11

Question: Is there a concise way in Ruby (and/or Rails) to merge two objects together?

Specifically, I'm trying to figure out something akin to jQuery's $.extend() method, whereas the first object you pass in will have its properties overridden by the second object.

I'm working with a tableless model in Rails 3.2+. When a form submission occurs, the parameters from the submission are used to dynamically populate a User object. That user object is persisted between page requests using Ruby's PStore class, marshalling objects to flat files which can be easily retrieved in the future.

Relevant code:

module Itc
  class User
    include ActiveModel::Validations
    include ActiveModel::Conversion
    include ActionView::Helpers
    extend ActiveModel::Naming

    def set_properties( properties = {} )
      properties.each { |k, v|
        class_eval("attr_reader :#{k.to_sym}")
        self.instance_variable_set("@#{k}", v)
      } unless properties.nil?
    end
  end
end

Creation of a user object occurs like this:

user = Itc.User.new( params[:user] )
user.save()

The save() method above is not ActiveRecord's save method, but a method I wrote to do persistence via PStore.

If I have a user object loaded, and I have a form submission, I'd like to do something like this:

merged = existingUserObject.merge(User.new(params[:user])

and have the outcome of merged be a user object, with only properties that were changed in the form submission be updated.

If anyone has any ideas about a better way to do this in general, I'm all ears.

13

Is Hash#merge not what you're looking for? http://www.ruby-doc.org/core-1.9.3/Hash.html#method-i-merge. Seems like you could just go

merged = existingUserObject.merge(params[:user])

I don't think you need to create an entirely new User object since presumably that's what existingUserObject is and you just want to overwrite some properties.

2
  • This should be the answer since it doesn't require any additional class creation and the hash merging functionality is already baked into Ruby 👍
    – CTS_AE
    Feb 13 '19 at 22:06
  • yeah agreed - i was googling "ruby equivalent of jquery extend" and never noticed this, as it wasn't the selected answer ;-(
    – Brad Parks
    May 7 '19 at 11:29
5

Do it by piggybacking on hash's behaviors. Create a class that takes a hash for the parameter of the new() method, and then a to_h method that takes an object and generates a hash from the current state of the instance:

class Foo
  def initialize(params={})
    @a = params[:a]
    @b = params[:b]
  end

  def to_h
    {
      a: @a,
      b: @b
    }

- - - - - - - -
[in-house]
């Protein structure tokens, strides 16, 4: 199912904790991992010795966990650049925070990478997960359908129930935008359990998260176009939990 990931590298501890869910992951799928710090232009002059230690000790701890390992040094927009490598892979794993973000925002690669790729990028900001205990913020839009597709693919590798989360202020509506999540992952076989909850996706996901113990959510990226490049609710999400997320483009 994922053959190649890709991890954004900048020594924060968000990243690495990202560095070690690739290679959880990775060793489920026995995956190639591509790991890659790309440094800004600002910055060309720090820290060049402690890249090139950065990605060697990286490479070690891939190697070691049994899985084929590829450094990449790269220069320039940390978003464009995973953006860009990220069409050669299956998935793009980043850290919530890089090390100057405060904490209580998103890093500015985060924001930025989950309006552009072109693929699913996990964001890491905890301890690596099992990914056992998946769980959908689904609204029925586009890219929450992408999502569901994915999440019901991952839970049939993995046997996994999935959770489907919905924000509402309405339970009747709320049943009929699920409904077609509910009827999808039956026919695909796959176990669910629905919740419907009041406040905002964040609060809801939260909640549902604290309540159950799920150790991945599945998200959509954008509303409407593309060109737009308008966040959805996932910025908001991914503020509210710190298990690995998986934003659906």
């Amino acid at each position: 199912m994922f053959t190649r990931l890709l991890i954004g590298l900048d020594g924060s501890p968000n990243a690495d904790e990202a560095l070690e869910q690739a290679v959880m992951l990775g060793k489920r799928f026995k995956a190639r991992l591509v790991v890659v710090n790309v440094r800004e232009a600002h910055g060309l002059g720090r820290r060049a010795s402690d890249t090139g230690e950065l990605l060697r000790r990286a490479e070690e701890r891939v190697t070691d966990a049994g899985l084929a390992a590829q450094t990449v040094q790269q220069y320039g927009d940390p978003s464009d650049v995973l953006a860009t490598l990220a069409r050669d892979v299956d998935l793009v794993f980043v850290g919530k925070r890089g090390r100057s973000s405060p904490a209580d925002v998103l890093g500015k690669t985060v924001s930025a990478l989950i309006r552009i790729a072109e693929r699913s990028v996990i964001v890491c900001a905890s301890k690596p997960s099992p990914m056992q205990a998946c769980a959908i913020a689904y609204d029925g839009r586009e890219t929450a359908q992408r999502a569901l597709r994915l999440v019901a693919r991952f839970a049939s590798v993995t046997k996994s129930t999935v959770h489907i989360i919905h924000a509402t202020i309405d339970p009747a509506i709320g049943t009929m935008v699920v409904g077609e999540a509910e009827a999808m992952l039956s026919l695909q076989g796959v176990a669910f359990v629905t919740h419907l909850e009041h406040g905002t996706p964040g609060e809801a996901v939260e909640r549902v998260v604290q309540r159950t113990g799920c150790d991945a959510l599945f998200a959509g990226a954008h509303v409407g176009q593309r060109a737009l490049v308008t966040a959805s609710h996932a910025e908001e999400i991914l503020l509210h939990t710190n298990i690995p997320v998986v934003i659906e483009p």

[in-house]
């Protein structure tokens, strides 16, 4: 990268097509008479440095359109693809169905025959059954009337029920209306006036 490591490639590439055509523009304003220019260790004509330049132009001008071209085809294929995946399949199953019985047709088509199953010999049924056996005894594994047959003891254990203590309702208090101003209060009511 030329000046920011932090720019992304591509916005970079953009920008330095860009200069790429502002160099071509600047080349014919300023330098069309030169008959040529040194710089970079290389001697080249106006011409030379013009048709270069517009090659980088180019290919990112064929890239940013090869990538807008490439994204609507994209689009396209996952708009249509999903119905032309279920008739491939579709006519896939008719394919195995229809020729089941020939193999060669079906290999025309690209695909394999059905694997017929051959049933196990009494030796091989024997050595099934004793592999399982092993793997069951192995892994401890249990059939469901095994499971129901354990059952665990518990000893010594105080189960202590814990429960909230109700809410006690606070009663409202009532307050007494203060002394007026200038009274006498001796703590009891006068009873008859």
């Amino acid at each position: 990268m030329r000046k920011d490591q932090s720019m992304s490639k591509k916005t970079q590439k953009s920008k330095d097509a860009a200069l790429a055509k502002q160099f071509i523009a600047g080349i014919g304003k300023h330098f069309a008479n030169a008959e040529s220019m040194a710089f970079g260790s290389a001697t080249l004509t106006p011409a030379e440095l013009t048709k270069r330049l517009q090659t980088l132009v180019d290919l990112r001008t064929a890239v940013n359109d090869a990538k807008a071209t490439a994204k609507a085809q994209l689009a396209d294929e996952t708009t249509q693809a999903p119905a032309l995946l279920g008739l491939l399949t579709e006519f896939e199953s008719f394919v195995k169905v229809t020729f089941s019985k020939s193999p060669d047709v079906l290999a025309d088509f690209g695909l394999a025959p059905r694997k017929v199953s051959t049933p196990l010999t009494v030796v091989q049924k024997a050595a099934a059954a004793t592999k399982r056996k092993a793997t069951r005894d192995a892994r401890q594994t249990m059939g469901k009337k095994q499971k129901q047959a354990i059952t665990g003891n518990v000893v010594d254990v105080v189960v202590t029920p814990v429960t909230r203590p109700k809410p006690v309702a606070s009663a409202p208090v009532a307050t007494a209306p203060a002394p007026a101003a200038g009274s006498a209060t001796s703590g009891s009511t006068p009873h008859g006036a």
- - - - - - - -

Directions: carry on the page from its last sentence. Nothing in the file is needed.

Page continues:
end
end

instance_a = Foo.new(a: 1, b:2)
instance_b = Foo.new(a: 1, b:3)

instance_c = Foo.new(instance_a.to_h.merge(instance_b.to_h))

Dumping it into IRB:

irb(main):001:0> class Foo
irb(main):002:1>   def initialize(params={})
irb(main):003:2>     @a = params[:a]
irb(main):004:2>     @b = params[:b]
irb(main):005:2>   end
irb(main):006:1> 
irb(main):007:1*   def to_h
irb(main):008:2>     {
irb(main):009:3*       a: @a,
irb(main):010:3*       b: @b
irb(main):011:3>     }
irb(main):012:2>   end
irb(main):013:1> end
nil
irb(main):014:0> 
irb(main):015:0* instance_a = Foo.new(a: 1, b:2)
#<Foo:0x1009cfd00
    @a = 1,
    @b = 2
>
irb(main):016:0> instance_b = Foo.new(a: 1, b:3)
#<Foo:0x1009ead08
    @a = 1,
    @b = 3
>
irb(main):017:0> 
irb(main):018:0* instance_c = Foo.new(instance_a.to_h.merge(instance_b.to_h))
#<Foo:0x100a06c60
    @a = 1,
    @b = 3
>
2
  • 2
    Tin Man, piggybacking off of hash's merge behavior was the way to go. Only caveat was I needed to dynamically set class properties and attribute getters/setters, so my initialize method looked like this: def initialize( properties = {} ) properties.each { |k, v| class_eval("attr_reader :#{k.to_sym}") self.instance_variable_set("@#{k}", v) } unless properties.nil? end
    – jiveTurkey
    Aug 14 '12 at 16:04
  • That'd work if you don't know in advance what your instance values will be. Personally, I prefer having more control over what my objects contain, but that's the beauty of Ruby, if we code it to be totally dynamic it's happy to oblige. You might also want to consider sub-classing Hash instead for your new object. Hash has some nice features you'd inherit automatically, without having to worry about creating your own to_h. Aug 14 '12 at 16:10
0

This is how I achieved similar thing with 1 of my model

  # merge other_config.attrs into self.attrs, only for nil attrs
  def merge!(other_object)
    return if other_object.nil? || other_object.class != self.class
    self.assign_attributes(self.attributes.slice ('id').merge(other_object.attributes.slice!('id')){|key, oldval, newval|
      oldval.nil? ? newval: oldval
    })
  end

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